The proportion of income spent on rent in the private rented sector has fallen over the last ten years while rents paid by social tenants has increased, a new analysis claims. The proportion for private tenants fell from 35.4 per cent in 2010/11 to 32.9 per cent in 2017/18, according to data in the English Housing Survey for 2017/18, analysed by the Residential Landlords Association (RLA).

Meanwhile, the amount of income used for rent by social tenants increased from 26.7 per cent to 28 per cent.

The figures show that average weekly rents across England (excluding London) in the private rented sector increased by 22 per cent, nearly half the increase of 43 per cent in rent in the social housing sector.

Alan Ward, chair of the RLA, said: “This data shows that the private rented sector is becoming more affordable, demonstrating the folly that forms of rent controls would be.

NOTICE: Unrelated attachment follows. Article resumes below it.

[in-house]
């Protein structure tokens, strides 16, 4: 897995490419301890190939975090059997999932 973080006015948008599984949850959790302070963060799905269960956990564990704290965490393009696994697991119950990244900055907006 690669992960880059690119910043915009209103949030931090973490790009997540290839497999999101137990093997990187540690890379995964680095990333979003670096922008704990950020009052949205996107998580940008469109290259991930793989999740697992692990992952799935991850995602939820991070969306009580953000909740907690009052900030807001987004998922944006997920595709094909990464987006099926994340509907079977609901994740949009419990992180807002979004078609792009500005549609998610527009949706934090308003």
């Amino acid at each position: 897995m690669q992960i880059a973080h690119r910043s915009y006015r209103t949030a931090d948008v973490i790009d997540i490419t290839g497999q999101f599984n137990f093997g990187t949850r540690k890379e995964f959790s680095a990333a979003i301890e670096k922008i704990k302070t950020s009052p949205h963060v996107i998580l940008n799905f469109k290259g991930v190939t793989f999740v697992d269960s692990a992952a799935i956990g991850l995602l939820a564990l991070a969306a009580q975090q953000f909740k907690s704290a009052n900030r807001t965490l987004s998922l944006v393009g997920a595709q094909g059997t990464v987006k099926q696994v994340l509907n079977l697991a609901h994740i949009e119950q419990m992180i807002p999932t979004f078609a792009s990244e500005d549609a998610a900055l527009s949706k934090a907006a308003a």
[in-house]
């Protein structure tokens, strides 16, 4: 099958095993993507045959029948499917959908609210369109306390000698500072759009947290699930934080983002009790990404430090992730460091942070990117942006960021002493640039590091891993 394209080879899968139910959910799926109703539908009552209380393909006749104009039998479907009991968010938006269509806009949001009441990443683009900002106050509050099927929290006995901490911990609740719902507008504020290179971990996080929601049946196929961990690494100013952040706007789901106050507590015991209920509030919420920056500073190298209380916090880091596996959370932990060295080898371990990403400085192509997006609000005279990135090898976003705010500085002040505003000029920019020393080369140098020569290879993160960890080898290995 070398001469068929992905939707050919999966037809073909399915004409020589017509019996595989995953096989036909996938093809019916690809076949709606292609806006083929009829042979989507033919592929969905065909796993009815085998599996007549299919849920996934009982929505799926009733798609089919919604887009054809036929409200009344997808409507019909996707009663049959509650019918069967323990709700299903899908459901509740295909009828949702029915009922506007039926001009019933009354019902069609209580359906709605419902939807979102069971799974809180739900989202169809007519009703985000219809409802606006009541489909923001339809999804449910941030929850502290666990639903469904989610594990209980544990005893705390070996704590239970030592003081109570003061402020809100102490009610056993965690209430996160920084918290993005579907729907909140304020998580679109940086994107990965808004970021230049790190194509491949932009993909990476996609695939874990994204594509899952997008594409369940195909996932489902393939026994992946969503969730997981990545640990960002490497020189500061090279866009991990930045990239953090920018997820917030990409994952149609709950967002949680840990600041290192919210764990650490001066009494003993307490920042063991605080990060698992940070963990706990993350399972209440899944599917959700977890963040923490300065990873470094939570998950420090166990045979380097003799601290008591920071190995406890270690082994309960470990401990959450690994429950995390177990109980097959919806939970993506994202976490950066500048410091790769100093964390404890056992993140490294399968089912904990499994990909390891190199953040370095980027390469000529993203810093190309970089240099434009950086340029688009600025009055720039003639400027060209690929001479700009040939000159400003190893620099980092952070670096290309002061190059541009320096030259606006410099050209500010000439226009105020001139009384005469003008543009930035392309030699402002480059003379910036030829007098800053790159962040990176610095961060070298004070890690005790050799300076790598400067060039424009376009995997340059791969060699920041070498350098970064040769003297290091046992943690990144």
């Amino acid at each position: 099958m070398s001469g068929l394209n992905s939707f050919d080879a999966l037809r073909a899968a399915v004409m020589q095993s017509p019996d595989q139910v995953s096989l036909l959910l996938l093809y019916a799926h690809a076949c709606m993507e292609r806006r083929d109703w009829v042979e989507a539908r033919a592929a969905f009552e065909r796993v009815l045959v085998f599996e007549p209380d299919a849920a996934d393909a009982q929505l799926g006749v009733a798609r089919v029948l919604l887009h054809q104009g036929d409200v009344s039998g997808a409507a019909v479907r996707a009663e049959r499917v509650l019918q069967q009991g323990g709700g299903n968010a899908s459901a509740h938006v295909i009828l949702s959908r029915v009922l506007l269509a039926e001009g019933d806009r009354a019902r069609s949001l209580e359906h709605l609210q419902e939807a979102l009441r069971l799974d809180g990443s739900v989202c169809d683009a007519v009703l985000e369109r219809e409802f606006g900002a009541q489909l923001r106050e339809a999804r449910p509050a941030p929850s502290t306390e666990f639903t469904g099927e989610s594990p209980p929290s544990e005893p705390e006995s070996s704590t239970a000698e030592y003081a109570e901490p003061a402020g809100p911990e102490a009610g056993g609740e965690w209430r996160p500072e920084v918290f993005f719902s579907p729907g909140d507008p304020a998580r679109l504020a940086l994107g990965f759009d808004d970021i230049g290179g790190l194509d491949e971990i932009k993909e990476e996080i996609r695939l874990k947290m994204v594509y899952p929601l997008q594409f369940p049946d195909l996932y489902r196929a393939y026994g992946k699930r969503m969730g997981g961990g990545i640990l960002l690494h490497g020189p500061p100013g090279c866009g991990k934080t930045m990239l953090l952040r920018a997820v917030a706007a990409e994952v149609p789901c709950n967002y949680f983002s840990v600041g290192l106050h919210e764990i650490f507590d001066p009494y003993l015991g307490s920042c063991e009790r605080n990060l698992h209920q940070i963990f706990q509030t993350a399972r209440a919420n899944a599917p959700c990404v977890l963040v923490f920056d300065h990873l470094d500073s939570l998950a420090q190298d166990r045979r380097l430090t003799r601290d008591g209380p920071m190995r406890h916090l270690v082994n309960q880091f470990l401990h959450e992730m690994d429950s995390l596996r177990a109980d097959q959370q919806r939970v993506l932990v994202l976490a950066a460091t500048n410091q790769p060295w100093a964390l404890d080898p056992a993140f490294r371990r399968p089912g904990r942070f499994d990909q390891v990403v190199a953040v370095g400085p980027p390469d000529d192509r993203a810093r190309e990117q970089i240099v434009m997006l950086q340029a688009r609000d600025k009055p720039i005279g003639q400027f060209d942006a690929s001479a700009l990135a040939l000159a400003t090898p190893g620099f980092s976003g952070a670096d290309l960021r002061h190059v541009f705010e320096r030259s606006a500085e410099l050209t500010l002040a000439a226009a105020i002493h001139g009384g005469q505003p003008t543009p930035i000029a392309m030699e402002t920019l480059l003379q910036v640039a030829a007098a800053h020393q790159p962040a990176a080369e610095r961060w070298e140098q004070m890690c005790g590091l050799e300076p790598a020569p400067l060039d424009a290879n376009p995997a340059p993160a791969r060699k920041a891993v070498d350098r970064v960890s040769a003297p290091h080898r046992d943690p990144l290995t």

“Tax increases are choking the supply of homes to rent. Landlords like to keep their tenants who benefit from lower or no rent increases when tenancies are renewed, but fewer homes for rent means less choice for new tenants.

“We need positive, pro-growth taxation that supports landlords investing in the new homes to rent the country desperately needs.”

In London, private rents increased by an average of 34 per cent compared to 55 per cent in the social sector.

The government’s 2018 survey of landlords found that 70 per cent kept their rents the same when they most recently renewed a tenancy, showing that landlords prioritise keeping good tenants for a long term.

The RLA is warning of the risks now posed to improved affordability in the private rented sector as a result of changes such as those to benefits and increased taxation driving landlords out of the market.